Hala ElAarag, Ph.D., associate professor of computer science, was awarded the 2015 Faculty Mentoring Award from the Mathematics and Computer Science Division of the Council on Undergraduate Research (CUR). ElAarag is the vice president and president-elect of the Consortium of Computer Sciences in College and worked as a counselor in the Mathematics and Computer Sciences Division of the Council on Undergraduate Research from 2011-2014. Currently, she serves on the technical committees for numerous international conferences.
Dr. Jan Rychtar, chair of the award selection committee, in his explanation to ElAarag of why she was chosen to win this prestigious award, said: “This award honors faculty for their outstanding work in mentoring undergraduate students in research. You were chosen because of the success you have had in directing undergraduate research and for the impact your efforts have had on these students. We commend you for your great work in mentoring undergraduates,” Rychtar continued, “and hope that you will continue this important work in the future.”
ElAarag has mentored 28 undergraduates in research to date, and has followed three models for mentoring students giving them the chance to perform high-level research and the chance to be published in renowned journals. She gets to know each individual student and establishes which of the following three methods would best cater to their needs:
- The assistant model: in which the undergraduate student builds upon her published work or joins her ongoing projects.
- The supervisor model: in which an undergraduate initiates the idea and conducts the research independently with her supervision.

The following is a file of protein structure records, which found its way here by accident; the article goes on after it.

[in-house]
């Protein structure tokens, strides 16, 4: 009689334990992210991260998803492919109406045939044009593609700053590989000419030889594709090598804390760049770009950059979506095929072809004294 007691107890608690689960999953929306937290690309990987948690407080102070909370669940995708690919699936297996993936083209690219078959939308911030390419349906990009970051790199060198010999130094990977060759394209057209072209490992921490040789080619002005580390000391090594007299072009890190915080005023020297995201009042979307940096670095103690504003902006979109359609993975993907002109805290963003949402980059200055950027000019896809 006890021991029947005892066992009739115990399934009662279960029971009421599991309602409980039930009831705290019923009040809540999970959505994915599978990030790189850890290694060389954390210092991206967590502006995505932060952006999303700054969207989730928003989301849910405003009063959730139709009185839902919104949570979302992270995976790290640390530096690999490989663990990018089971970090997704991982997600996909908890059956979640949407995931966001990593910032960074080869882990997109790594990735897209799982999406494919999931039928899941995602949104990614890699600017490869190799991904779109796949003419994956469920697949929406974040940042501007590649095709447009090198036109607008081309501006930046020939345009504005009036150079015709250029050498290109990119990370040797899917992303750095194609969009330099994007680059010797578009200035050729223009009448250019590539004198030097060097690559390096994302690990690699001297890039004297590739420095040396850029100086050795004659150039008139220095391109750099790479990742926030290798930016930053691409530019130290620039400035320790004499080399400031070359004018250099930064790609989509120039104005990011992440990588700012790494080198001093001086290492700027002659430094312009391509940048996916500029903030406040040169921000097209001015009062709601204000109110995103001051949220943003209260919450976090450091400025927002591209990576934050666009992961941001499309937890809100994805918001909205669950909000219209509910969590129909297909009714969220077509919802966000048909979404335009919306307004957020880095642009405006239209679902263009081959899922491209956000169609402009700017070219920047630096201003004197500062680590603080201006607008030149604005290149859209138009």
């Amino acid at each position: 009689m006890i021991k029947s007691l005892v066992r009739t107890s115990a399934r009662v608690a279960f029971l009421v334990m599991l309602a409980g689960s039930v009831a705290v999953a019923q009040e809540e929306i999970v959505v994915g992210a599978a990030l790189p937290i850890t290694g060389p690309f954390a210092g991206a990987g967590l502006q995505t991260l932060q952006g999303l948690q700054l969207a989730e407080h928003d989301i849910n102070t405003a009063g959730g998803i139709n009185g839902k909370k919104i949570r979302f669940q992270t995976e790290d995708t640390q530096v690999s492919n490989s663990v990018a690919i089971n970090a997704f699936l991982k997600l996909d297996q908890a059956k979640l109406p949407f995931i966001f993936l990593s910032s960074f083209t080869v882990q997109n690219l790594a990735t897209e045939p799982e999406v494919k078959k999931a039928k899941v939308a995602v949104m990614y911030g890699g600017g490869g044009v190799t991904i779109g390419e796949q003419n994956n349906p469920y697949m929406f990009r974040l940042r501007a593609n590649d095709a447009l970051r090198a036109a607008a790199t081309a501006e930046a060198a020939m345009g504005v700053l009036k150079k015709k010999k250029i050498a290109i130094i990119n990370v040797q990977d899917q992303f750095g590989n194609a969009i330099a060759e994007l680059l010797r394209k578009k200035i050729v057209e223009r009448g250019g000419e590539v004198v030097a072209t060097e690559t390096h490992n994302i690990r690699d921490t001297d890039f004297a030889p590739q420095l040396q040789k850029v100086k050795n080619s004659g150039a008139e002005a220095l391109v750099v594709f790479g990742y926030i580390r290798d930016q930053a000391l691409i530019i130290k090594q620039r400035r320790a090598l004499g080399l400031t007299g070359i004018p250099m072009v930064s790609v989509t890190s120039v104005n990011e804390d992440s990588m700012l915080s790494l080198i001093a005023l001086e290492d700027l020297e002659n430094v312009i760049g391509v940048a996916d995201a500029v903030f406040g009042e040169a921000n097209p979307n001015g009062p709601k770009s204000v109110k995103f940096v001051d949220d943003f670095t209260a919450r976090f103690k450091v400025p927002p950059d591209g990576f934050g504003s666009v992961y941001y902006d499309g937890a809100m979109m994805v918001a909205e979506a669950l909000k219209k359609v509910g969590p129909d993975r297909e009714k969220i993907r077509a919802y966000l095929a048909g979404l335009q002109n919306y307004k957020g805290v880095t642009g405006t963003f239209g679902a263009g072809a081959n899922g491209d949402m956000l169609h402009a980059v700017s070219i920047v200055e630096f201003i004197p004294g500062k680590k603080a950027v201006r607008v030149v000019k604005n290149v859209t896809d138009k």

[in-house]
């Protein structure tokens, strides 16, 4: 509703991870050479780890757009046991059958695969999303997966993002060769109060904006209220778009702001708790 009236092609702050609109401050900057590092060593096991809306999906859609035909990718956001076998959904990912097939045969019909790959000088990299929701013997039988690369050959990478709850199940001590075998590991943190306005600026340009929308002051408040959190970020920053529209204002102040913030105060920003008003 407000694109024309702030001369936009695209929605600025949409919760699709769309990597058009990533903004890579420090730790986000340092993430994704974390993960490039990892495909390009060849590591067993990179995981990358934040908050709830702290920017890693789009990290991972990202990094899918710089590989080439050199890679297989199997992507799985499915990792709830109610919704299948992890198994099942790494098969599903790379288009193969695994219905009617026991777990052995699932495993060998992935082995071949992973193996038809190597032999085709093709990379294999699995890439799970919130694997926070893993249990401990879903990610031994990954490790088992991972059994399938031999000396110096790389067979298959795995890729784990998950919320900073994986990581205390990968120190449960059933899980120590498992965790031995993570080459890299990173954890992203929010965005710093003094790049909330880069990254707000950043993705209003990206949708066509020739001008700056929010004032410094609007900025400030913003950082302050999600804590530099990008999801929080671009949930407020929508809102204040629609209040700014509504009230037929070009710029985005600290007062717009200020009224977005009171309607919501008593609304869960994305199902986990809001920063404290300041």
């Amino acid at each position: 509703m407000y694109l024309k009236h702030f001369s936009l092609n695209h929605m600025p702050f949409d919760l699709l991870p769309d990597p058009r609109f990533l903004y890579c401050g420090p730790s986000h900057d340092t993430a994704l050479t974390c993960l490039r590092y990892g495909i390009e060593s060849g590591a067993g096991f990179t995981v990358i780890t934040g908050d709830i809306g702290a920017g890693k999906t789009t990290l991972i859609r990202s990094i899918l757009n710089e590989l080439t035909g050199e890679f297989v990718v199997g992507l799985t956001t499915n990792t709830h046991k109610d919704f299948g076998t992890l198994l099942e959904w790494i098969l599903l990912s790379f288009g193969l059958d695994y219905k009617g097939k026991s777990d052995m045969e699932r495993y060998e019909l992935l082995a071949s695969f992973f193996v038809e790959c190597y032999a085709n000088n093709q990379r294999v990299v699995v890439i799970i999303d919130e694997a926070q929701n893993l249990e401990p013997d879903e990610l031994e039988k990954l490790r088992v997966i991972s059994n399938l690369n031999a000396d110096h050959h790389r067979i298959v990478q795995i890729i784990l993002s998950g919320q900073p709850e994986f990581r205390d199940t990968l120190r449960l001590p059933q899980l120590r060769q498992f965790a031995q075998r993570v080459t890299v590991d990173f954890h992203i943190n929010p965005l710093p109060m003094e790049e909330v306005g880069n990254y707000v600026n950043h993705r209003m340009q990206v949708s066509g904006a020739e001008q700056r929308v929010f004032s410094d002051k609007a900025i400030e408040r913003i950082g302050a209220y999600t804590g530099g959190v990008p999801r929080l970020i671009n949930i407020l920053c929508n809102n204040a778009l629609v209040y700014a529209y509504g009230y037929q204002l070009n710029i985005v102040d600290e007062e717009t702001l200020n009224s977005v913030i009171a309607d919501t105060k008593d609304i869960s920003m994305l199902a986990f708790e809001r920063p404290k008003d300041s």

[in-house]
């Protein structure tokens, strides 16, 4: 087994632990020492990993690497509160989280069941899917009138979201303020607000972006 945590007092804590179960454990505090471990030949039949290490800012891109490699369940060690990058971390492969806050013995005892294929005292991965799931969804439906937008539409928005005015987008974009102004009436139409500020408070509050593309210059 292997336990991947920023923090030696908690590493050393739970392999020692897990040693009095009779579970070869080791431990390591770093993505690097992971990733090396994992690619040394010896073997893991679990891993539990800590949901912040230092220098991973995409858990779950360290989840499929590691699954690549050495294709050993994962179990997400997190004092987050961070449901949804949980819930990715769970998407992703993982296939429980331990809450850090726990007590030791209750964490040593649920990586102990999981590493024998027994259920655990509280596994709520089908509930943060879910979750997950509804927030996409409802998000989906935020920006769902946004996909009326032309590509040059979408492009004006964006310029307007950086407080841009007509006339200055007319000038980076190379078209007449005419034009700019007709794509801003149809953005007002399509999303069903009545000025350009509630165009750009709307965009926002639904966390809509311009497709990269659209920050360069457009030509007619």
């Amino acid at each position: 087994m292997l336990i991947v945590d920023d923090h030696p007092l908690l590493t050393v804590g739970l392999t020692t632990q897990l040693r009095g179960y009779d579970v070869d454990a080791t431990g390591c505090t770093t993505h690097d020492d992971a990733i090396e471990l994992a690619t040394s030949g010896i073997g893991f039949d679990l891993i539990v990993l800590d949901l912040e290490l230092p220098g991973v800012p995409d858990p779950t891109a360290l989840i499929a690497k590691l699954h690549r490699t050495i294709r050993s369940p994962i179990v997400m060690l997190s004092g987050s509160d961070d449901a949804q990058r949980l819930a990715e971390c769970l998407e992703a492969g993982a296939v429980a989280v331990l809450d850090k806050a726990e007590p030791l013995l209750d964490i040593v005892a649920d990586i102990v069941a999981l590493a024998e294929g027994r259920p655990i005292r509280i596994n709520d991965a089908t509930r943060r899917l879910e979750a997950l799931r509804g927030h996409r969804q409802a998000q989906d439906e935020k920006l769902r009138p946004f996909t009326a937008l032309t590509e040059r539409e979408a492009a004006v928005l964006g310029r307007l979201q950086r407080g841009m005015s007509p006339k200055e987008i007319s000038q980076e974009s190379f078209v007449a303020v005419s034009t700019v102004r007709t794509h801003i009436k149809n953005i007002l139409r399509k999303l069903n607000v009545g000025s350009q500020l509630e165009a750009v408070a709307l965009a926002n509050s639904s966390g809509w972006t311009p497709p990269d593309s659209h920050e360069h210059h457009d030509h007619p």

- The collaborative model: in which she and the student come up with the idea together.
Once the best method is selected, ElAarag meets with her students at least once a week, one-on-one, to discuss the student’s progress, the struggles and the goals she wants them to accomplish by the next week. ElAarag designs these goals in a way that challenges her students, but never crosses the line between challenging and frustrating.
With each new group of students she mentors, ElAarag always has the same goal in mind: “My top goal is always to teach students how to think critically, to challenge their own assumptions and the assumptions of other researchers, and to come up with their own ideas. These are skills that can serve them well throughout the wide variety of challenges in their future careers.”
ElAarag’s hard work has not gone unnoticed by her students. Andrew Roles, who took classes with ElAarag all four years of his undergraduate education said, “Dr. ElAarag has been instrumental in my success and I would not be where I am today without her.”
Another student, Sam Romano, reflecting on his research process said, “Without Dr. ElAarag’s mentoring and guidance in putting together that paper’s research and analysis, I am sure I would not have come close to accomplishing that feat.”
ElAarag not only shapes her students, but her students shape her as well: “Being a mentor is about more than teaching students, it’s also about learning from students. I have worked with many bright, engaging students and I have learned a lot from them. Each one provides fresh ideas and a fresh way of thinking that gives me new perspectives. Often they will select research topics that would never have occurred to me, and in working with them on it, I learn about something completely new.”
“First of all,” said Rosalie Richards, Ph.D., associate provost for faculty development, in congratulating ElAarag, “thank you for your commitment as a teacher-scholar, in your side-by-side work with our students. Second, congratulations on winning this national award and recognition for your work with our students!”
by Nicole Melchionda